CHICAGO — A Pilsen woman is surviving after she was shot in a shootout between her boyfriend and an off-duty Chicago police officer on the Stevenson Expressway last week.
The lawsuit filed on Wednesday claims the officer shot first during the street rage incident, hitting Lizbeth Urbina in the head. Prosecutors allege his girlfriend – a passenger in the car – had aimed a green laser beam at officers prior to the exchange of gunfire last Thursday.
Note: The video in the player above is from a previous report.
Urbina, 24, is a single mother of two daughters, ages 1 and 3, and works at a shoe store in Little Village.
Lizbeth Urbina, 24. Photo provided to Sun-Times Media Wire.
“People love it in this neighborhood,” said Baltazar Enrique, organizer at Little Village. “This is one of our children. He’s part of our family.”
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Enrique says he has made requests for public information with police for any videos and other evidence related to the case. “We don’t want happy trigger officers in our community,” he said.
The shooting took place as the two drivers boarded Interstate 55 from Kedzie Avenue. Urbina was driving when the officer, who was heading to work, got angry and honked his horn when he didn’t pull forward after the light turned green, the lawsuit says.
“This then led to some back and forth interactions between the vehicles,” the lawsuit says, with “mutual disagreements” continuing on the motorway. As the cars tugged at each other, the officer saw a green laser beam directed at him, according to prosecutors.
Police said her boyfriend, David Abarca, had pointed a gun equipped with a laser sight and an illegal switch that made the gun automatic.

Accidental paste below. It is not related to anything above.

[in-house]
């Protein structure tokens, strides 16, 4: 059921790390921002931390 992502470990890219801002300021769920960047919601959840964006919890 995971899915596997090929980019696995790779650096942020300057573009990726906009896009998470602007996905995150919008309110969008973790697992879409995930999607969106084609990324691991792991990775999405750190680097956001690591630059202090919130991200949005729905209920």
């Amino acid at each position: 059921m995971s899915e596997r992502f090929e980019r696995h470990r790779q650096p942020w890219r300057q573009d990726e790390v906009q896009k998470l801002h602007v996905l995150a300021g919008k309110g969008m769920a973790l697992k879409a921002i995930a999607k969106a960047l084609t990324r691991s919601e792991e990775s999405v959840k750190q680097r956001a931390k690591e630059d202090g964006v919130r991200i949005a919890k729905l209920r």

Shots were fired from both cars and Urbina was hit in the side of her head, according to the lawsuit. He was taken to Northwestern Memorial Hospital, where he remains on a life support and is unable to speak, according to the lawsuit.
The lawsuit claims that the officer fired first and violated Chicago Police Department regulations by «engaging in an unjustifiable verbal or physical altercation» while off duty. The lawsuit also accuses officers of escalating confrontation and unlawfully using lethal force.
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“Instead of easing the situation in the first place, by slowing down, by pulling over, by getting out, by calling 911 … instead he escalated it,” Urbina’s attorney Richard Dvorak told reporters Wednesday.
“And the result is a young woman who is in the ICU currently fighting for her life,” he said.
The Sun-Times did not name the officer because he has not been charged with a crime. He remains on active duty but his actions are being reviewed by the Chicago Police Department and the Civilian Police Accountability Office.
It is against departmental policy for officers to fire at or from a moving car.
Dvorak said he was preparing to write a letter to State Attorney Kim Foxx demanding to know why Urbina was named a “co-offender” during the initial bond trial against Abarca on Sunday.
“It is outrageous that he is somehow responsible for his own injuries or criminally responsible for what he did,” Dvorak said.
Shootings stemming from street rage escalated along the Chicago freeway. The Illinois State Police said 35% of all highway shootings this year through mid-June were related to road rage. That’s a 12% increase from last year, according to state police.
Source: (Sun-Times Media Wire – Copyright Chicago Sun-Times 2022.)